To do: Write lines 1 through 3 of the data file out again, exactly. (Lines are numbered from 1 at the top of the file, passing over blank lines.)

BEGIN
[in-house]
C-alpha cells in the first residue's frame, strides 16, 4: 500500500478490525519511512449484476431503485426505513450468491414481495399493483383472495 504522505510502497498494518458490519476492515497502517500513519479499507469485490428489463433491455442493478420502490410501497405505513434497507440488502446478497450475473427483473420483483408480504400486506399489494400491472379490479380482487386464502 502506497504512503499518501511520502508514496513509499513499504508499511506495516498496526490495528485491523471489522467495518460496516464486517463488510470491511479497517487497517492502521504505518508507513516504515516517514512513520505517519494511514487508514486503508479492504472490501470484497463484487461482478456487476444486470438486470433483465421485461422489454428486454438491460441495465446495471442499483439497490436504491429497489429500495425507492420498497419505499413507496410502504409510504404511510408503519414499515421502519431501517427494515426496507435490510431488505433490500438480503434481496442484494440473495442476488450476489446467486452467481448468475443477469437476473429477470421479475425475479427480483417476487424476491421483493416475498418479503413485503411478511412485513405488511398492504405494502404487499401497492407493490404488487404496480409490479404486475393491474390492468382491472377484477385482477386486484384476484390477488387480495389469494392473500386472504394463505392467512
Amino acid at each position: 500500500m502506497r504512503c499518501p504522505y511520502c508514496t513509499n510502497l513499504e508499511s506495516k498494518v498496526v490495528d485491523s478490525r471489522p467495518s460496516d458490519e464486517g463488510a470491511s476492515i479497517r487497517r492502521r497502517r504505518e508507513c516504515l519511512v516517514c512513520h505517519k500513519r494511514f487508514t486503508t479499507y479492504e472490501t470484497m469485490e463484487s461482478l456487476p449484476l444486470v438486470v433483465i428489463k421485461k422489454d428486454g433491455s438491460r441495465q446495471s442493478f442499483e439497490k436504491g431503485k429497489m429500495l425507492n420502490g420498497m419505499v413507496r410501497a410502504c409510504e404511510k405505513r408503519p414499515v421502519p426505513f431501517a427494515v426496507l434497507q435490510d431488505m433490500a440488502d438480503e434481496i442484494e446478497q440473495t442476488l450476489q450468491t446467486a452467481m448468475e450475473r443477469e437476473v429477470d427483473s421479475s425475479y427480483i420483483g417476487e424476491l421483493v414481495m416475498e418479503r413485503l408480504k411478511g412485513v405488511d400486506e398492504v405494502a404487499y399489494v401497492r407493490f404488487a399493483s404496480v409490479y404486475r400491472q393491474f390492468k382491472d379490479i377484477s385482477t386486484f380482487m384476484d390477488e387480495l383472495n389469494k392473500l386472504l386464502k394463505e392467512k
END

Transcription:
[in-house]
C-alpha cells in the first residue's frame, strides 16, 4: 500500500478490525519511512449484476431503485426505513450468491414481495399493483383472495 504522505510502497498494518458490519476492515497502517500513519479499507469485490428489463433491455442493478420502490410501497405505513434497507440488502446478497450475473427483473420483483408480504400486506399489494400491472379490479380482487386464502 502506497504512503499518501511520502508514496513509499513499504508499511506495516498496526490495528485491523471489522467495518460496516464486517463488510470491511479497517487497517492502521504505518508507513516504515516517514512513520505517519494511514487508514486503508479492504472490501470484497463484487461482478456487476444486470438486470433483465421485461422489454428486454438491460441495465446495471442499483439497490436504491429497489429500495425507492420498497419505499413507496410502504409510504404511510408503519414499515421502519431501517427494515426496507435490510431488505433490500438480503434481496442484494440473495442476488450476489446467486452467481448468475443477469437476473429477470421479475425475479427480483417476487424476491421483493416475498418479503413485503411478511412485513405488511398492504405494502404487499401497492407493490404488487404496480409490479404486475393491474390492468382491472377484477385482477386486484384476484390477488387480495389469494392473500386472504394463505392467512
Amino acid at each position: 500500500m502506497r504512503c499518501p504522505y511520502c508514496t513509499n510502497l513499504e508499511s506495516k498494518v498496526v490495528d485491523s478490525r471489522p467495518s460496516d458490519e464486517g463488510a470491511s476492515i479497517r487497517r492502521r497502517r504505518e508507513c516504515l519511512v516517514c512513520h505517519k500513519r494511514f487508514t486503508t479499507y479492504e472490501t470484497m469485490e463484487s461482478l456487476p449484476l444486470v438486470v433483465i428489463k421485461k422489454d428486454g433491455s438491460r441495465q446495471s442493478f442499483e439497490k436504491g431503485k429497489m429500495l425507492n420502490g420498497m419505499v413507496r410501497a410502504c409510504e404511510k405505513r408503519p414499515v421502519p426505513f431501517a427494515v426496507l434497507q435490510d431488505m433490500a440488502d438480503e434481496i442484494e446478497q440473495t442476488l450476489q450468491t446467486a452467481m448468475e450475473r443477469e437476473v429477470d427483473s421479475s425475479y427480483i420483483g417476487e424476491l421483493v414481495m416475498e418479503r413485503l408480504k411478511g412485513v405488511d400486506e398492504v405494502a404487499y399489494v401497492r407493490f404488487a399493483s404496480v409490479y404486475r400491472q393491474f390492468k382491472d379490479i377484477s385482477t386486484f380482487m384476484d390477488e387480495l383472495n389469494k392473500l386472504l386464502k394463505e392467512k